Nancy, thank you for your kind comments on the blog. I appreciate it.
The Symphony docked on time at 8:00 am at the Getxo port on the Bay of Biscay. Today I will be the tour guide for another day and I am hoping my mother will be a willing participant again. Crystal is providing a shuttle service to Bilbao located about 20km south and a half hour drive away. The ship will be docked until 12:00 Midnight. I am glad we do not have to worry about missing the ship today.
Camera battery charged and euros in hand, we were ready to roll again at 9:00 am. I purchased bus tickets online a couple months ago for the trip to San Sebastian. The Alsa website worked great except it was hard to figure out how to do the payment. My credit card kept being declined. However, I finally noticed a Paypal link on the left side of the page and then the purchase was quite easy.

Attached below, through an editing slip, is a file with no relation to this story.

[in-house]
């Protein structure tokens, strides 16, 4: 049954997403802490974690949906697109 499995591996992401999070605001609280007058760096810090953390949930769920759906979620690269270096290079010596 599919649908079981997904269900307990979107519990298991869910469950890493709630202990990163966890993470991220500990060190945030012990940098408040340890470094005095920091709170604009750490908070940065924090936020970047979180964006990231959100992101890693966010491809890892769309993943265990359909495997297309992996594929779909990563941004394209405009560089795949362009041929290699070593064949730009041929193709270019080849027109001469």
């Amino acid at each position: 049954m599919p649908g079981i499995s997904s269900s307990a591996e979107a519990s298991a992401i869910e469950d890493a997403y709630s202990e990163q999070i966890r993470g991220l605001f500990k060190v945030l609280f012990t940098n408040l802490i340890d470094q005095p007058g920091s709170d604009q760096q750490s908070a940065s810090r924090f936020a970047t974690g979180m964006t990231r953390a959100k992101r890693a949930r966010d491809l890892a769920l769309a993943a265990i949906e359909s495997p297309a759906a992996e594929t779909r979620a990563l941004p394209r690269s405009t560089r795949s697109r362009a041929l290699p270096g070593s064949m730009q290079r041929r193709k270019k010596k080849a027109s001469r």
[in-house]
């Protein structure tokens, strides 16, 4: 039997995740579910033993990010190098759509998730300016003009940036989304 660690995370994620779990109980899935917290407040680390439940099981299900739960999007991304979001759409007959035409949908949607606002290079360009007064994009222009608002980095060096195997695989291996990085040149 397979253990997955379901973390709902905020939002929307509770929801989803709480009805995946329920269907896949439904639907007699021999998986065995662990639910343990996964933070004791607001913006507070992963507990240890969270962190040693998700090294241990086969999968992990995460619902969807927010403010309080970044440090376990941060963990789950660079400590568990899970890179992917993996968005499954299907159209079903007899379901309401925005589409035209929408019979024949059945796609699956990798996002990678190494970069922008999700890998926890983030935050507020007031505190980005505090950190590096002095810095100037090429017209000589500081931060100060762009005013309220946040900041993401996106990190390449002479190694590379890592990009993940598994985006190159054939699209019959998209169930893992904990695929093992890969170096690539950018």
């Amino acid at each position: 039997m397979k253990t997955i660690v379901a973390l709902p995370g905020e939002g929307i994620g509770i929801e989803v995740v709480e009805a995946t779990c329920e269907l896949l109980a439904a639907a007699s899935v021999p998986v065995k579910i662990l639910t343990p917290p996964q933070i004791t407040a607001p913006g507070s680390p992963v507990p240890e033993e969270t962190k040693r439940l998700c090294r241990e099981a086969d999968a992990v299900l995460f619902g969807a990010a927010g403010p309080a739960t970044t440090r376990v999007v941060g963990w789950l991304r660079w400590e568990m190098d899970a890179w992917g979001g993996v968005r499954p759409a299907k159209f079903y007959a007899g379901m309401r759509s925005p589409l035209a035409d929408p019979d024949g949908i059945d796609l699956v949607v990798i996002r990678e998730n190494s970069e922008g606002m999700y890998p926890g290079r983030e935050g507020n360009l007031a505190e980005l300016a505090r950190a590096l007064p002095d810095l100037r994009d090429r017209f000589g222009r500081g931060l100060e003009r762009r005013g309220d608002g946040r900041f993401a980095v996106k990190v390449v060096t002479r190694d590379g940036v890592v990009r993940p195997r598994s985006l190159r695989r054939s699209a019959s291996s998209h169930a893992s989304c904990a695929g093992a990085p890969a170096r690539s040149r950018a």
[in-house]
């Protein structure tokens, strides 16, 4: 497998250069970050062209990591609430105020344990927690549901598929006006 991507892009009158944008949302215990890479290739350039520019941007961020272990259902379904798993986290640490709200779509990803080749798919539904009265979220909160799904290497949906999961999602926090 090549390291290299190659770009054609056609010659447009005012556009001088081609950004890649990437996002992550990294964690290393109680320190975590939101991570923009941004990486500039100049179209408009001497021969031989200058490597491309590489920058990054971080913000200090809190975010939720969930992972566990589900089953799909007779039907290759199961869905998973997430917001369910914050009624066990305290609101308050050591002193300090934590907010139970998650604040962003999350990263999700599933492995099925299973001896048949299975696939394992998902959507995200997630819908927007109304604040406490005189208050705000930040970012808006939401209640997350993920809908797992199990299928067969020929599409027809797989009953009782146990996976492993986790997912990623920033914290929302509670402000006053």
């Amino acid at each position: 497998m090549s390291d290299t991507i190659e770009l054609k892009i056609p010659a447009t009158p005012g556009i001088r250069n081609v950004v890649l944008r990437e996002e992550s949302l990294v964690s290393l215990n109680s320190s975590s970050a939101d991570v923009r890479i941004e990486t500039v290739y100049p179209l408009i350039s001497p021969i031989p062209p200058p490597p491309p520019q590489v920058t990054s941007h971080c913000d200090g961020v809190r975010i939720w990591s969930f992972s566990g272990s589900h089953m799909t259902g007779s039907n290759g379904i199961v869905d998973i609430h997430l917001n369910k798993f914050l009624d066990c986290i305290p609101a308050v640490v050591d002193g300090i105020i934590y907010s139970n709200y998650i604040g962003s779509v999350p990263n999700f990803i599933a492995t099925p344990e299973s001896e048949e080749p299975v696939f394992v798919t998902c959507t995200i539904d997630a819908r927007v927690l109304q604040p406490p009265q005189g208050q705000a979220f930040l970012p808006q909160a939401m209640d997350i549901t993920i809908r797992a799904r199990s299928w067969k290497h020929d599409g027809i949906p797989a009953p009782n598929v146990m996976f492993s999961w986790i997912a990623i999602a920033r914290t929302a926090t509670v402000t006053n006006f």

We arrived in Bilbao around 9:30 am. The bus to San Sebastian did not depart until 11:20 am so after arriving on the shuttle we had some time to admire the views of Bilbao from the riverfront.
Bilbao is the ninth largest city in Spain with a population of approx 351,000. It is the largest city in the Basque Country, an autonomous region across northern Spain and France.
The Basque have their own language called Euskera and all Basque are also fluent in Spanish. The ETA, who are Basque separatists, recently declared a truce and now the area is quite safe. Pamplona, where Hemingway famously lived and gained inspiration for his novels is also part of the Basque Country.